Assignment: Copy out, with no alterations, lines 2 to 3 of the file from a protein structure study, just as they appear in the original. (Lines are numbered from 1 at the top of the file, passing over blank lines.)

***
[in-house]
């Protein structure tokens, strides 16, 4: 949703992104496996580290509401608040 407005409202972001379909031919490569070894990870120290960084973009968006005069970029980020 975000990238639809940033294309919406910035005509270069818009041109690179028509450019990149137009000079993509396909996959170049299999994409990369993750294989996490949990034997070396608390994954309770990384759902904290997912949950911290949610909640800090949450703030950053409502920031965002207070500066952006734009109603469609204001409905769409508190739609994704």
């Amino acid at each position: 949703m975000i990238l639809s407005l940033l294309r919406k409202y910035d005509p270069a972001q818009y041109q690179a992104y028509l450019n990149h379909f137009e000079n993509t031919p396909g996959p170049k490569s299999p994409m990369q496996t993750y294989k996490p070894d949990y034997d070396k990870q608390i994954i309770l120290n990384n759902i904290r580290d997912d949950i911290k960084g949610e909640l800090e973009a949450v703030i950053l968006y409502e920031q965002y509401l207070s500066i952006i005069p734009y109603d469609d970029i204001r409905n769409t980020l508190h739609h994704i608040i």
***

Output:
């Protein structure tokens, strides 16, 4: 949703992104496996580290509401608040 407005409202972001379909031919490569070894990870120290960084973009968006005069970029980020 975000990238639809940033294309919406910035005509270069818009041109690179028509450019990149137009000079993509396909996959170049299999994409990369993750294989996490949990034997070396608390994954309770990384759902904290997912949950911290949610909640800090949450703030950053409502920031965002207070500066952006734009109603469609204001409905769409508190739609994704």
């Amino acid at each position: 949703m975000i990238l639809s407005l940033l294309r919406k409202y910035d005509p270069a972001q818009y041109q690179a992104y028509l450019n990149h379909f137009e000079n993509t031919p396909g996959p170049k490569s299999p994409m990369q496996t993750y294989k996490p070894d949990y034997d070396k990870q608390i994954i309770l120290n990384n759902i904290r580290d997912d949950i911290k960084g949610e909640l800090e973009a949450v703030i950053l968006y409502e920031q965002y509401l207070s500066i952006i005069p734009y109603d469609d970029i204001r409905n769409t980020l508190h739609h994704i608040i």